I closed my eyes for a few more minutes, resting in the Son’s light. I’m praying for the Lord to make me grow in His ways. And, if He wills it, to grow whatever He likes through me–green or otherwise.

 “I am the vine; you are the branches. The one who remains in Me and I in him produces much fruit, because you can do nothing without Me” (John 15:5).

“Consider how the wildflowers grow: They don’t labor or spin thread. Yet I tell you, not even Solomon in all his splendor was adorned like one of these! If that’s how God clothes the grass, which is in the field today and is thrown into the furnace tomorrow, how much more will He do for you—you of little faith? Don’t keep striving for what you should eat and what you should drink, and don’t be anxious. For the Gentile world eagerly seeks all these things, and your Father knows that you need them. But seek His kingdom, and these things will be provided for you.  Don’t be afraid,little flock, because your Father delights to give you the kingdom.” (Luke 12:27-32).

“’The kingdom of God is like this,’ He said. ‘A man scatters seed on the ground; he sleeps and rises—night and day, and the seed sprouts and grows—he doesn’t know how. The soil produces a crop by itself—first the blade, then the head, and then the ripe grain on the head” (Mark 4:26-28).

 

I don’t venture up onto my roof often. In fact, I only brave that weak-kneed climb if no one else volunteers to help with an annual task. My core tightens as I wobble those initial steps. After I reach the center and grip onto an anchoring structure, my lungs relax for a full breath. I look out across the treetops as dusk honeys the heads of our neighborhood live oaks. My view extends beyond our street to the school, ballparks, and the mass of homes further outward.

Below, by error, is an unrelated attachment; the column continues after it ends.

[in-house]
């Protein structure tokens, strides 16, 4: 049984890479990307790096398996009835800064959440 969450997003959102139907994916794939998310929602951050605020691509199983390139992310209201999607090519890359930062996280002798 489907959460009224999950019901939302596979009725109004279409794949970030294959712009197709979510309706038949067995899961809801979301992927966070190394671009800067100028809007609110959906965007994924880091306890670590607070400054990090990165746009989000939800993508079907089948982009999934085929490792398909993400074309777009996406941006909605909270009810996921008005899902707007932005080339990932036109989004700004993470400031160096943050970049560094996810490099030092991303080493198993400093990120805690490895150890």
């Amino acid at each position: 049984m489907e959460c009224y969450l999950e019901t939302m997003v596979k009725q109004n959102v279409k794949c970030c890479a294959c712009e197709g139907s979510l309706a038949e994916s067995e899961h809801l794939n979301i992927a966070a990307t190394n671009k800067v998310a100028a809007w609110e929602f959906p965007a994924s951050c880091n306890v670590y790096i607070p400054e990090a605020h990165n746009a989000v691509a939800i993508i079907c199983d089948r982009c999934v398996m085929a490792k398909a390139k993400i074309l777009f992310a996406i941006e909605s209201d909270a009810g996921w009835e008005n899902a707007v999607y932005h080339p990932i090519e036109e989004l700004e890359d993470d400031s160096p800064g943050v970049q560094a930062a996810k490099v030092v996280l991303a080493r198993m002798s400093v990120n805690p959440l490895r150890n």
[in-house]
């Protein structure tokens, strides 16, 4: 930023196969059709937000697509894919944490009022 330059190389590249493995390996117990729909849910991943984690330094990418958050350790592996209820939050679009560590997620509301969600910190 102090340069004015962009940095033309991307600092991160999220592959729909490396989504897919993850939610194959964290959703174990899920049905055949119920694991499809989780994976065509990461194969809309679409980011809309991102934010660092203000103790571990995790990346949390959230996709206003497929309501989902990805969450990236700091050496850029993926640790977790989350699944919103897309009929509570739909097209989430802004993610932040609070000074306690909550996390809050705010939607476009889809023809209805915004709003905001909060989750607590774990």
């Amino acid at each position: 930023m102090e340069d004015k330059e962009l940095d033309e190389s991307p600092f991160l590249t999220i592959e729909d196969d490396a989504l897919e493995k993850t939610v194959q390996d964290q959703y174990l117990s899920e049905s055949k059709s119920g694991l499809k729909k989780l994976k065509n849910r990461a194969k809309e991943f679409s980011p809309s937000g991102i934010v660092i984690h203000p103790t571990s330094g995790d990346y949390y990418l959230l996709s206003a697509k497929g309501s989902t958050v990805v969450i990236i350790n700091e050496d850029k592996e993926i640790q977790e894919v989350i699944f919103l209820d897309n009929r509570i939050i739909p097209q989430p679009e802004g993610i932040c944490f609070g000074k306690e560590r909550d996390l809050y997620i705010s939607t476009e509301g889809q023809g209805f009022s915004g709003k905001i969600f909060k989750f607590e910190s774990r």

A moment on the peak shifts my perspective. The sunshine’s caress penetrates my cheekbones. The breath of a fresh season revives my senses. I consider distant homes as my neighbors. At this moment, when God secures my quivering frame, the world feels both larger and more intimate. Standing on the rooftop, I recognize myself as a saint.

As twilight darkens my view, time demands my return to life on the level earth below. I resume my daily routines, walking across the dust of the past toward the tomorrow from which it will grow. The miseries and burdens of passers-by permeate the stagnant air. I see despair in their eyes and feel the pull of hopelessness from their hearts. So much pain. I reach out with an urge to help, but hesitation quivers in my fingertips. I, too, have knees prone to buckling. Who am I to offer them strength? What if I let these fragile neighbors down? My doubts and fears tire me, and I begin to sink onto the curb of purposelessness. The suffering of life on the roads and in the alleyways tempts me to forget I am a saint.

Rays warmer than sunbeams lift my drooping chin. I need not search with my eyes to know Who is there.

“You are not made to be a saint for the rooftop,” He says. “Nor are you made to pour your own strength out to sustain these others.”

I want to leap from the curb and snuggle in His arms. Every muscle of my body, to the core of my soul, longs to soak in His presence forever. “Keep me with You,” I say.

My spirit inhales a heady draft of His invigorating fragrance.

“You are a saint because I am with you. Here on the road…” He turns my shoulders to face out across the vast neighborhood, through the nearby fences and into the world beyond them. “And out there. I am the strength you offer, the healing you convey. You got your bearings on the rooftop so you can live My purpose while you’re down here.”

I crane my neck, attempting to glimpse His brilliance. Though my eyes fail to capture a view of the Son, He has not left me alone. The Word of my promise-keeping God anchors my certainty about His location–within my heart.

I am in my Father, and you are in me, and I am in you” (John 14:20).